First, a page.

When Is A Surplus Not A Surplus?

This week’s Courier Herald column:

For the second year in a row, the state of Georgia’s fiscal coffers are overflowing.  Literally.

The state’s rainy day fund is at its legal limit.  Funds from tax revenues are still coming in above projection.  There is still some federal Covid relief money yet to be spent. 

It’s an unusual problem, in so much as having money in the bank can be considered a problem. Oddly, if you’re an elected official who must rely on public opinion to remain in office, managing a surplus can be as difficult as working through a deficit.

Normally at this point in a legislative session this space would be dedicated to explaining the major issues beginning to work their way through the legislature through the prism of the limited funds available and the constitutional requirement to balance a budget.  This year we need a preamble for that.  When an extra $6 Billion shows up when the state was only expecting roughly $30 Billion of revenue, some detail is required.

For this explanation we’ll look to a presentation made during the legislature’s “Budget Week”, which doesn’t quite have the same viewership as Shark Week on the Discovery Channel but affects more of our lives than great whites or hammerheads.  The state’s fiscal economist, Dr. Jeffrey Dorfman, is responsible for forecasting the state’s annual revenue projection, on which the budget is set.  As such, Dr. Dorfman spent quite a bit of time explaining why revenues were significantly higher than expected, and why legislators should approach this surplus with caution rather than glee. 

Last year, 22% of Georgia’s revenues came from capital gains taxes.  That’s beyond an aberration, at more than one out of every five dollars of taxes collected.  While most of us were expecting the economy to begin slowing down last year with the end of Covid stimulus programs including extended unemployment benefits, the Federal Reserve’s decision to keep interest rates at zero well after the economy had rebounded from Covid helped to inflate prices of stocks and real estate. 

When those assets were sold at profits, the government gets a cut of those profits as capital gains.  Corporations and individuals pay these taxes.

Now let’s look at how housing prices and the stock market has fared in 2022.  While the rest of the economy has been humming along in Georgia generating income and sales taxes without any anticipated slow down, most indexes that represent stock and bond investments show declines for 2022, meaning there will be few capital gains on investments to tax.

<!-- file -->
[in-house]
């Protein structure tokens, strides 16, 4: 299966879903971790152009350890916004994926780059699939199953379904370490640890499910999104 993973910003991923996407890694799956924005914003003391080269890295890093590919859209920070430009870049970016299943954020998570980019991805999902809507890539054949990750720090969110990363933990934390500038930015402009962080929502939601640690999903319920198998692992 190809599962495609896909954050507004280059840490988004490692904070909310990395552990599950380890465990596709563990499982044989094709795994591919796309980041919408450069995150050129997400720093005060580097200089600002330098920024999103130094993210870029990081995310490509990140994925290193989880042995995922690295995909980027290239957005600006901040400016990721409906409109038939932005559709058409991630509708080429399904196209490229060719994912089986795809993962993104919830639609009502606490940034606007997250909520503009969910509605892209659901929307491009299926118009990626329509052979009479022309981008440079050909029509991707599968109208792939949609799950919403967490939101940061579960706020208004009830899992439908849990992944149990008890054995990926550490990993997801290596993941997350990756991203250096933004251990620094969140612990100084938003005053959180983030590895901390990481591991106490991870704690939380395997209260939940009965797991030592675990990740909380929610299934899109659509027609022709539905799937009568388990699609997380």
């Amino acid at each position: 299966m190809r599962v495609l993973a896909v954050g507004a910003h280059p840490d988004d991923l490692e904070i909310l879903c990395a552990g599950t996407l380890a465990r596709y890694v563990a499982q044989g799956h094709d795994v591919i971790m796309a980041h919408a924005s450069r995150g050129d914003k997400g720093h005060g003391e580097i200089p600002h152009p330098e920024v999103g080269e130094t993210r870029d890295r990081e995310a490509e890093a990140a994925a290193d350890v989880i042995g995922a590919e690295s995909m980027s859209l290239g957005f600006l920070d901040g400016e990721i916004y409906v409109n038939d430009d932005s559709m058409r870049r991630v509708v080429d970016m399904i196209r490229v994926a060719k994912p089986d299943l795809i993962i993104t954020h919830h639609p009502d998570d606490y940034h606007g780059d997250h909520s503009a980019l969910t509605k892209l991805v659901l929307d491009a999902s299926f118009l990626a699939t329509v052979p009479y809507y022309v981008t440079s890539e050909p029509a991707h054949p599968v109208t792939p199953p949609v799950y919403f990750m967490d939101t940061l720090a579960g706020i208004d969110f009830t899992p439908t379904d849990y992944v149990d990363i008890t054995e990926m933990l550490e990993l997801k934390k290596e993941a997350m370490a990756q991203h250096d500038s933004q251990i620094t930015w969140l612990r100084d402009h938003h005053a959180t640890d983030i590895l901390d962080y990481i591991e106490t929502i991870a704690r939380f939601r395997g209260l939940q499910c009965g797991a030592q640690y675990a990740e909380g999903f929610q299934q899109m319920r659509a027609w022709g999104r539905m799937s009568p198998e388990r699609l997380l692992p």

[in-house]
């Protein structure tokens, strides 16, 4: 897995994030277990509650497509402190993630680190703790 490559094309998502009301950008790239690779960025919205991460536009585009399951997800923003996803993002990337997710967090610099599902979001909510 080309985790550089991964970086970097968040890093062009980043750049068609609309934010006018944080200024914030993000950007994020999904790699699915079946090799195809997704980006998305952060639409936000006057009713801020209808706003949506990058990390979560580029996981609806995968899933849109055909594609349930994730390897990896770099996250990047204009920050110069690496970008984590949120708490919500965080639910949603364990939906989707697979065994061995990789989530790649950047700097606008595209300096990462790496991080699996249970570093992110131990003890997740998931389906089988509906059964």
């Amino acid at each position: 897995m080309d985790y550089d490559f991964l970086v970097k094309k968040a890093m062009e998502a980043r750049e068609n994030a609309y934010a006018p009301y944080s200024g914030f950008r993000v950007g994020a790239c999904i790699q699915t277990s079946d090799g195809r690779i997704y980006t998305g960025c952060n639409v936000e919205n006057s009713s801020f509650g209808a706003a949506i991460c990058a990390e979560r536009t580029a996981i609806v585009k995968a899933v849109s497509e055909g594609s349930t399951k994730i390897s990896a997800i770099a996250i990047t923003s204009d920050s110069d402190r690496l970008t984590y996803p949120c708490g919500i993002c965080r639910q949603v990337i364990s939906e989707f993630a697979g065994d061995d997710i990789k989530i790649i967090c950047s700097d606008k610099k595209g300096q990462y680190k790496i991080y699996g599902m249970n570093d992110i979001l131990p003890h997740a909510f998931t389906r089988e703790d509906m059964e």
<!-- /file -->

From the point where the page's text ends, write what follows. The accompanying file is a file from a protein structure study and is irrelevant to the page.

Real estate prices have peaked and in some areas declined slightly, with transaction volumes also declining.  Fewer transactions with relatively stable prices means fewer one-time capital gains here as well.

While the state will surely capture some capital gains taxes this year, the amount shouldn’t be anywhere near the level paid when Georgians filed their taxes for 2021’s profits and paid taxes on the windfall.  More troublesome, because of quirks in tax code changes at the Federal and State level, it’s possible that some taxes paid to the state over the past 12 months are actual overpayments, and the state will owe a reasonable portion of this surplus back to taxpayers as refunds.

Because of the one-time nature of this surge in revenue, the Governor’s budget team and the legislature are both reluctant to embark on new spending for recurring programs which would assume this money will come in this year and again the next.  Instead, a large portion of it will be rebated back to taxpayers.  The Governor’s budget plan before lawmakers includes rebates to Georgians who filed income taxes, as well as one time grants to those who pay property taxes in order to offset expected property tax increases that come with rising home values.

It was roughly a decade ago that Georgia’s rainy day fund was empty and we were furloughing state employees and teachers to make the expenses match the revenue.  While our economy has transformed and grown steadily since, the lessons of these hard times are not lost on those writing the budgets of today.

Surpluses are better than deficits.  The proper disposition of a surplus goes a long way to prevent the deficits of tomorrow.

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